Faults in Radiographs can render them useless for their main purpose of helping in Diagnosis, these are called as non diagnostic radiographs as they do not provide any information or detail to get a diagnosis. A Radiograph to be useful for Diagnostic purpose should have proper dimensions replicating the size of the object being X-rayed, have proper contrast, sharpness, brightness, etc to be useful. We have already posted an article showing the Radiographic Faults caused due to Faulty Radiographic Techniques. Here we are going to share the various types of Faults in Radiographs caused due to Faulty Processing techniques.

Processing of a Radiograph is the term used to describe the steps which are done using chemicals to process or develop a film which has been exposed to X-rays. The chemical process done during processing is what brings out the image onto the film making it permanent, so any mistake during this process can lead to faults in the Radiographic image.

Types of Faulty Radiographs caused due to Faulty Processing Techniques:

Dark Image: The X-ray image is darker than normal making the image not distinguishable. There are multiple causes of a dark image like excessive development, higher development temperature, inaccurate timer and also higher concentration of the developing solution can lead to Dark Image of the X-ray.

Light Image: The image is lighter which can be due to multiple reasons such as less development time, low developer temperature, depleted or contaminated developing solution, inaccurate timer. It can result of less exposure time, mA and kVp.

Cracked or Reticulated Image: The Xray image has cracked appearance on its surface which is caused due to sudden temperature change between the developer and water bath.

White Spots: These are also called as fixer spots on the film which is caused due to droplets of fixing solution coming in contact with an exposed film before it is developed.

Radiographic faults - White Spots on Dental Xray film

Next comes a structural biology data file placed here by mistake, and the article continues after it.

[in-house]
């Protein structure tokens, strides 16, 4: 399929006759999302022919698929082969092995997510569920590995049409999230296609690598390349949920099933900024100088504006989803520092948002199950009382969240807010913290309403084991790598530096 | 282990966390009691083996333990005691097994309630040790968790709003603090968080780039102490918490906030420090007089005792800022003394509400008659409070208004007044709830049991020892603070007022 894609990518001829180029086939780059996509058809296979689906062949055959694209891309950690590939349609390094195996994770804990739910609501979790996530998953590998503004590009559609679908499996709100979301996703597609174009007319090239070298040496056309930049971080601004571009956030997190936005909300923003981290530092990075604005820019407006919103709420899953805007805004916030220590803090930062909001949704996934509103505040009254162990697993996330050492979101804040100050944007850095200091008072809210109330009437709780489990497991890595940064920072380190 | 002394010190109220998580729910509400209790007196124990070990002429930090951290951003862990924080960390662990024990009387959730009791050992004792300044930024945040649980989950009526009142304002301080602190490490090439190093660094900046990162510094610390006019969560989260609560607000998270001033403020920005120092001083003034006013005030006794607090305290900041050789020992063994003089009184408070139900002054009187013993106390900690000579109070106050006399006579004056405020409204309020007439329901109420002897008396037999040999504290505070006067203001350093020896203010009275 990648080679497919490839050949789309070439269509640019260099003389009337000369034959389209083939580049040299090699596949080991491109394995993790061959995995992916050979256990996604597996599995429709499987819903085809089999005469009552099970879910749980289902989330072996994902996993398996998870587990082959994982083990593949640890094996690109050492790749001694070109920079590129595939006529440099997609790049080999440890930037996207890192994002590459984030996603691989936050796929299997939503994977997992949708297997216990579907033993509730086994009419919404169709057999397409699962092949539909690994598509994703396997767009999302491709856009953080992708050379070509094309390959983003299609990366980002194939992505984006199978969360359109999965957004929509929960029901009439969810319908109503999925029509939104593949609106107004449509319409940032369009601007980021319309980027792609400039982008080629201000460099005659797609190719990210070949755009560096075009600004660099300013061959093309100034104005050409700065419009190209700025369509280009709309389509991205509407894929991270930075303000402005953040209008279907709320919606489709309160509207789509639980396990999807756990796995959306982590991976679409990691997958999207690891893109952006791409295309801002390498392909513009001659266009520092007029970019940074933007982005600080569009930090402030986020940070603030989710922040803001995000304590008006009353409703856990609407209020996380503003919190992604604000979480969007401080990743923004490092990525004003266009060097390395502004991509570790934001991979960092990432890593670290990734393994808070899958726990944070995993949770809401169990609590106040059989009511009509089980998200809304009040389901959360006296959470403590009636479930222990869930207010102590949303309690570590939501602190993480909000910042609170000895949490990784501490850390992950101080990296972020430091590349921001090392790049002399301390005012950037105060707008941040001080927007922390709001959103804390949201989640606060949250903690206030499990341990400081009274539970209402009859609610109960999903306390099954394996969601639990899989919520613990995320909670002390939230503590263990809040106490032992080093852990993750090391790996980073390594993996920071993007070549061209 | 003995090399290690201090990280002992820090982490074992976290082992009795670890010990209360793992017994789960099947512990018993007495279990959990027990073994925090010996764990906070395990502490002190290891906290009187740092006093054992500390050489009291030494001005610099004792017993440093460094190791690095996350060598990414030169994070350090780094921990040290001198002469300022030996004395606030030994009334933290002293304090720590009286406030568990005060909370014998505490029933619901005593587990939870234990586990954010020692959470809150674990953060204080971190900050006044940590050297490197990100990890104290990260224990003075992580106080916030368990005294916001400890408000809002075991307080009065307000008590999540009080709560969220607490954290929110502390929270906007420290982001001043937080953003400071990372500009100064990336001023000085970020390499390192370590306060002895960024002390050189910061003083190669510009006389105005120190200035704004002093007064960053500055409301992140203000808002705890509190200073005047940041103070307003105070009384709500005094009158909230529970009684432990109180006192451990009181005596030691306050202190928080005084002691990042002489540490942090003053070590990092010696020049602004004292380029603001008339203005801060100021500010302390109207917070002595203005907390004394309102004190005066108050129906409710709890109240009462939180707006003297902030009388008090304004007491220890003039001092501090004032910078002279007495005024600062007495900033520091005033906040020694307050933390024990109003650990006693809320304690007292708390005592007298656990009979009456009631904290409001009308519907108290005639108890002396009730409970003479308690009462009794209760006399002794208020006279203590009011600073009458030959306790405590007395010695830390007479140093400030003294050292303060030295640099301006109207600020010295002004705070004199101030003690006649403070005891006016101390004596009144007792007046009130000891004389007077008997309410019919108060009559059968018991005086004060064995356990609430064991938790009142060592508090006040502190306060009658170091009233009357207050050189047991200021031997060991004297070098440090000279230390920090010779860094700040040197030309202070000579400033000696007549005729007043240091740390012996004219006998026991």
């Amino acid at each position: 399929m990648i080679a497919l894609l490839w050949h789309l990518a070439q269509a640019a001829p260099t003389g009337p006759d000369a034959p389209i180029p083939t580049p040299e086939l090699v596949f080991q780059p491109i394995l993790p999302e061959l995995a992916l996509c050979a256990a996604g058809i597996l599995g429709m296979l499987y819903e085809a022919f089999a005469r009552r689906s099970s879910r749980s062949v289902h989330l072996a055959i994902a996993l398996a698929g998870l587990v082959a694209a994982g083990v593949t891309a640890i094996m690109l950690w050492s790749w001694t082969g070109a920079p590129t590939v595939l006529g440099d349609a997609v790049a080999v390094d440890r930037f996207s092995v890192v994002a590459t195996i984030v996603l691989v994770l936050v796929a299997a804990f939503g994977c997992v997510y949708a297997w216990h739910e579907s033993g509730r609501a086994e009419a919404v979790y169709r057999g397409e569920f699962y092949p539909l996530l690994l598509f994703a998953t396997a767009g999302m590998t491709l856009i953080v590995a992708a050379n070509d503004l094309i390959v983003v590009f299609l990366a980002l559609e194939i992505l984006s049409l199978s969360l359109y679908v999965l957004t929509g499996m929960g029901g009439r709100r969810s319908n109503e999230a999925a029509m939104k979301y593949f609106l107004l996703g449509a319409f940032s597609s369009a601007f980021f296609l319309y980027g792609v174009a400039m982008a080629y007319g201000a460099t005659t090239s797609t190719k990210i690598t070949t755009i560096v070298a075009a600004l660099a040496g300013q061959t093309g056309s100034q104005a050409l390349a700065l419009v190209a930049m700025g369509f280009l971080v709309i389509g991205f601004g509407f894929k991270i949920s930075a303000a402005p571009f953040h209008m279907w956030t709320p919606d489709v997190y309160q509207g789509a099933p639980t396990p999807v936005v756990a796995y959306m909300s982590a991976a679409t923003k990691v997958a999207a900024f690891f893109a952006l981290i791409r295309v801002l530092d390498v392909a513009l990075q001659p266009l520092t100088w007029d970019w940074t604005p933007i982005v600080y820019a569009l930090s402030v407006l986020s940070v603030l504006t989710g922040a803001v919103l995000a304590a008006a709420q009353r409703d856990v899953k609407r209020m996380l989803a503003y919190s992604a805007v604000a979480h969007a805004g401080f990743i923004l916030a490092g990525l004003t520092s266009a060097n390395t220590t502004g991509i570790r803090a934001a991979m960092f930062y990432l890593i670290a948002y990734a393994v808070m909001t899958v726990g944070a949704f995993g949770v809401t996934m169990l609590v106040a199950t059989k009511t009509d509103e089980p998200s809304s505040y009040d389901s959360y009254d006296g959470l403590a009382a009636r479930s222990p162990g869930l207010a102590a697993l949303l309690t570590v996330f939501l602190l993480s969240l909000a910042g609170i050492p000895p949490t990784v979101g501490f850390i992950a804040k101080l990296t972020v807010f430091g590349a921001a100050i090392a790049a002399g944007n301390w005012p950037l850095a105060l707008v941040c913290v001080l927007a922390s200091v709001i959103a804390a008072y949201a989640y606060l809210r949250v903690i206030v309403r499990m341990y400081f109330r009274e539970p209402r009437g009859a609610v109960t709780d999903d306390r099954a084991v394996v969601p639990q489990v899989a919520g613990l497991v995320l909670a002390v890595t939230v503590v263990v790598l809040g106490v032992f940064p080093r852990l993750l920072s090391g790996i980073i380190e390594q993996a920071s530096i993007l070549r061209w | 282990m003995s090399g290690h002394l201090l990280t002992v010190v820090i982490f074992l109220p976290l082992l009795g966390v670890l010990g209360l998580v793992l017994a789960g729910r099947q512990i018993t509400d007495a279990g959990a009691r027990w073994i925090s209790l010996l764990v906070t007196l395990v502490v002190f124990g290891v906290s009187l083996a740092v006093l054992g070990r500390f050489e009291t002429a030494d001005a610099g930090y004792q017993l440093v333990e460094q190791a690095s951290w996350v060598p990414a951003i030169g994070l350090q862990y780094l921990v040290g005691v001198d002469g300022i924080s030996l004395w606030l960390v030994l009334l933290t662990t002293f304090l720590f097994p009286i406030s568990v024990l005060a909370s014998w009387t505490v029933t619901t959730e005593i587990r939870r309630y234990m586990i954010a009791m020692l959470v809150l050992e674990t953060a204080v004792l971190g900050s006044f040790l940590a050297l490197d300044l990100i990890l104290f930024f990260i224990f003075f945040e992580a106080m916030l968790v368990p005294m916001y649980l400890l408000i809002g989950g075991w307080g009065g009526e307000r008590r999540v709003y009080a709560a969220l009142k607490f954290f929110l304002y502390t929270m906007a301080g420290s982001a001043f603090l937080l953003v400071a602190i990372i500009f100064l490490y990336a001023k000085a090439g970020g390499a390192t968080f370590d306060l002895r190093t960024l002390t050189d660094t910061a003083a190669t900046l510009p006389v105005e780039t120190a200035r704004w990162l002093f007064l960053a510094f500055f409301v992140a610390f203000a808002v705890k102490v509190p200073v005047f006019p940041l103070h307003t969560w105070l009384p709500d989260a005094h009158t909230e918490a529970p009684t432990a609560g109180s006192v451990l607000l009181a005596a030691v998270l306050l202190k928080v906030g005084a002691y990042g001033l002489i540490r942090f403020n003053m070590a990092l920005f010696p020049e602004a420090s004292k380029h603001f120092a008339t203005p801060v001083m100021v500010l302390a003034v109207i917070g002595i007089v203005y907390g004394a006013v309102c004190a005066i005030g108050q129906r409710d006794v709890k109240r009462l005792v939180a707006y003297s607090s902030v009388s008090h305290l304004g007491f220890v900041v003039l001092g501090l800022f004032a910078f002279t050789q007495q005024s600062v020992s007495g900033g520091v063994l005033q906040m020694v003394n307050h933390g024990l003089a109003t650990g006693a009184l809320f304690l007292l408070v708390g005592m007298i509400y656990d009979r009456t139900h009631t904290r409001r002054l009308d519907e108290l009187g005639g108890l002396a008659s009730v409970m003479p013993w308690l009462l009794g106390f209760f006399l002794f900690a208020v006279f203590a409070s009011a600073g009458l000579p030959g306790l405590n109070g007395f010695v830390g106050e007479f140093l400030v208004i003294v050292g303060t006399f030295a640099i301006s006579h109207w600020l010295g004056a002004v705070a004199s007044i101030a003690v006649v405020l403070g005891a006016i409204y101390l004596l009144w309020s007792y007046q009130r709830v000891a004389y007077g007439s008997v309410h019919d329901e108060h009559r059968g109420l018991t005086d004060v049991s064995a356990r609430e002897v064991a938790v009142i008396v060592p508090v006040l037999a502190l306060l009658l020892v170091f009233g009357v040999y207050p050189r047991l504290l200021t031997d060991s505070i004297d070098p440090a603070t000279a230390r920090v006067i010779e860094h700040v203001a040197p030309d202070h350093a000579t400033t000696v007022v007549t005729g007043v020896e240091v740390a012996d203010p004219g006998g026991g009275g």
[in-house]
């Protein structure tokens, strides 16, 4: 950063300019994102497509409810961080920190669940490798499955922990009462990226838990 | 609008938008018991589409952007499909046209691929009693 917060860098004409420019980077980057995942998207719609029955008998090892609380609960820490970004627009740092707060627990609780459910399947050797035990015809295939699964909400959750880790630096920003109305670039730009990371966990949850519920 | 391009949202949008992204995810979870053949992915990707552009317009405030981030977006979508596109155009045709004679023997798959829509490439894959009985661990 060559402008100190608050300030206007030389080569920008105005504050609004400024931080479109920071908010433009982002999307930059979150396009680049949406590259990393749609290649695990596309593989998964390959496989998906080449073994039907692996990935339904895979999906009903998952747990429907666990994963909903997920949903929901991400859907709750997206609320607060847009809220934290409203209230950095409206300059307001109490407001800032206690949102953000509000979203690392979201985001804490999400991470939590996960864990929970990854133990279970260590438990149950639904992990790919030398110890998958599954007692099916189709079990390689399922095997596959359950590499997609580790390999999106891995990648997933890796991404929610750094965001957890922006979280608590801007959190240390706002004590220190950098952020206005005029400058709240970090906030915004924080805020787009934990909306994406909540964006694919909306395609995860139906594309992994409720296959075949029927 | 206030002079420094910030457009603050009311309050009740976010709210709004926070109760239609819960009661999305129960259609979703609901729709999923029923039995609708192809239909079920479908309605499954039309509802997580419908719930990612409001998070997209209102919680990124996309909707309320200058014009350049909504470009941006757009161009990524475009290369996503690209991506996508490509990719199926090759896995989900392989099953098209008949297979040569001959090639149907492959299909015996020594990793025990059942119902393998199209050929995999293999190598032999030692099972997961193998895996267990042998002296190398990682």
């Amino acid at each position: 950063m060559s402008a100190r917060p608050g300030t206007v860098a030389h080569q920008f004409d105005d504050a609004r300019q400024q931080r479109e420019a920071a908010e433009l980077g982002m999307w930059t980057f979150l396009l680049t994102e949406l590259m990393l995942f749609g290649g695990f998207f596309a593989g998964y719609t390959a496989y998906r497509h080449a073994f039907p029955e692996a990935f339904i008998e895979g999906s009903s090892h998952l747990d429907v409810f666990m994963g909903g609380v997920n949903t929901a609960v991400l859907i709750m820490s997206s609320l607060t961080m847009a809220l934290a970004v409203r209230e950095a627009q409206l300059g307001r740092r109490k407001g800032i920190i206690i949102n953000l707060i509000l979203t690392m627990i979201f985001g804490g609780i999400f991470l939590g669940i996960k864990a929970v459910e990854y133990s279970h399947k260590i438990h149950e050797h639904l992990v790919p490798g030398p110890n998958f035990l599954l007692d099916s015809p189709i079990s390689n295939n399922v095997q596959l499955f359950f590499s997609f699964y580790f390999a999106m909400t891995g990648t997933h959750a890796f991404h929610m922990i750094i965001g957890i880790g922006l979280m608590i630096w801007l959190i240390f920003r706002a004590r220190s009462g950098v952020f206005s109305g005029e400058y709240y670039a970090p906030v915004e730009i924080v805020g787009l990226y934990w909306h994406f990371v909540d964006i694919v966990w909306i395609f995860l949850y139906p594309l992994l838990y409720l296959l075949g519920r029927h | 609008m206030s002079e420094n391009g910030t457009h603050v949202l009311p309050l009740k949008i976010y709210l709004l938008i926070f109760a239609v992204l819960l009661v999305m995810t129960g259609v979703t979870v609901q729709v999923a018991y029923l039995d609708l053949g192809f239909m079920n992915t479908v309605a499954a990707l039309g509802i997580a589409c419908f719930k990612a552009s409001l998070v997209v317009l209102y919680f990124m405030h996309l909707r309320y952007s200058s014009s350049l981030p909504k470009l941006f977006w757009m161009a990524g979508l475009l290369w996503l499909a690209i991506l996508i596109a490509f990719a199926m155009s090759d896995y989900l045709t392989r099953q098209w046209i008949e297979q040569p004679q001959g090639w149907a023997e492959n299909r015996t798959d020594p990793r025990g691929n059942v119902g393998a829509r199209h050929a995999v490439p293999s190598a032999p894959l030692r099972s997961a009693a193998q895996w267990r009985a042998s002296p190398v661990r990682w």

Dark Spots: These are also called as developer spots which are caused due to droplets of fixing solution coming in contact with an exposed film before it is developed.

White Area on Film: A portion of the film appears white when two films come in contact with each other during developing the film.

Dark Area on Film: A portion of the film appears dark when the overlap occurs in the fixer.

Blank Film: A total absence of the image on the film. This occurs when the entire emulsion is washed off before being developed. This is usually seen when the X-ray film is immersed in the fixer solution before developing the film.

Radiographic faults caused due to faulty processing technique

Straight White Border: A straight white border is seen when the film is not dipped completely in the developing solution. The portion of the Film which is not dipped in the Developer solution is underdeveloped resulting in a white border.

Straight Black Border: A straight black border is seen on one side of the film, this is caused due to insufficient fixer solution. The portion of the film which is not dipped in the fixer solution leads to black line.

White marks on Film: These are seen when there are air bubbles trapped on the film surface, this results in the processing solution to not come in contact with the film surface

Nail marks : These are crescent shaped artifacts caused due to rough handling of the film.

Tree like appearance or thin branching lines on film: These appearance is due to static electricity exposing the film  due to following reasons: opening the film packet too quickly, humid conditions, rubbing of the film with intensifying screen

Finger marks: Fingermarks on the film  result from handling the film with wet finger

Scratched emulsion: when the film comes in contact with sharp objects, the emulsion in that area is removed, causing scratched emulsion as in these areas emulsion is pealed off.

Light exposure: due to light exposure the exposed areas of film appears black.

Fogged film: fogged film  refers to the film which appear  grey without image details and contrast. This fault results from improper safe lighting conditions, light leakage, improper storage conditions of the film, expired or out dated film, contaminated processing solution, or high temperature of developer.